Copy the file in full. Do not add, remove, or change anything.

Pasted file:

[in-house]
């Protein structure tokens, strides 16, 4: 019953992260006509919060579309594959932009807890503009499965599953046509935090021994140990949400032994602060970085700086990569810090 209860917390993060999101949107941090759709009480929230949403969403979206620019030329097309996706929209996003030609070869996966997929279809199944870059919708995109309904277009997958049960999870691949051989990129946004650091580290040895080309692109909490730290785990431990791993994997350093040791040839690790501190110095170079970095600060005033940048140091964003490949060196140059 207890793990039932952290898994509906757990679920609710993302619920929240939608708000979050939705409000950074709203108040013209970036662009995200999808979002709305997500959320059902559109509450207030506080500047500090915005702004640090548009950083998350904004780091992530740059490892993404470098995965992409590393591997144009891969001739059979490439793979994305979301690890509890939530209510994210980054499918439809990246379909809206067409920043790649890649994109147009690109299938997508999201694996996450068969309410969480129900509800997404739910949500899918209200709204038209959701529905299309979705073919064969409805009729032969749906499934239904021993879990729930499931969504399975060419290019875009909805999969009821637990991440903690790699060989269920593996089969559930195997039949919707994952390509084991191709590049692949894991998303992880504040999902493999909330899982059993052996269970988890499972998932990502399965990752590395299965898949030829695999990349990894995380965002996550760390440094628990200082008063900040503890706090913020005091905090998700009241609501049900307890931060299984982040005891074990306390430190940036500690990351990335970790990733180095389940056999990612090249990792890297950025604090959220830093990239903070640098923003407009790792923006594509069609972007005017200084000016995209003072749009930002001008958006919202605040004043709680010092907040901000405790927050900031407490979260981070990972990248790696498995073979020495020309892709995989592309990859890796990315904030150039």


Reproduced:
[in-house]
């Protein structure tokens, strides 16, 4: 019953992260006509919060579309594959932009807890503009499965599953046509935090021994140990949400032994602060970085700086990569810090 209860917390993060999101949107941090759709009480929230949403969403979206620019030329097309996706929209996003030609070869996966997929279809199944870059919708995109309904277009997958049960999870691949051989990129946004650091580290040895080309692109909490730290785990431990791993994997350093040791040839690790501190110095170079970095600060005033940048140091964003490949060196140059 207890793990039932952290898994509906757990679920609710993302619920929240939608708000979050939705409000950074709203108040013209970036662009995200999808979002709305997500959320059902559109509450207030506080500047500090915005702004640090548009950083998350904004780091992530740059490892993404470098995965992409590393591997144009891969001739059979490439793979994305979301690890509890939530209510994210980054499918439809990246379909809206067409920043790649890649994109147009690109299938997508999201694996996450068969309410969480129900509800997404739910949500899918209200709204038209959701529905299309979705073919064969409805009729032969749906499934239904021993879990729930499931969504399975060419290019875009909805999969009821637990991440903690790699060989269920593996089969559930195997039949919707994952390509084991191709590049692949894991998303992880504040999902493999909330899982059993052996269970988890499972998932990502399965990752590395299965898949030829695999990349990894995380965002996550760390440094628990200082008063900040503890706090913020005091905090998700009241609501049900307890931060299984982040005891074990306390430190940036500690990351990335970790990733180095389940056999990612090249990792890297950025604090959220830093990239903070640098923003407009790792923006594509069609972007005017200084000016995209003072749009930002001008958006919202605040004043709680010092907040901000405790927050900031407490979260981070990972990248790696498995073979020495020309892709995989592309990859890796990315904030150039």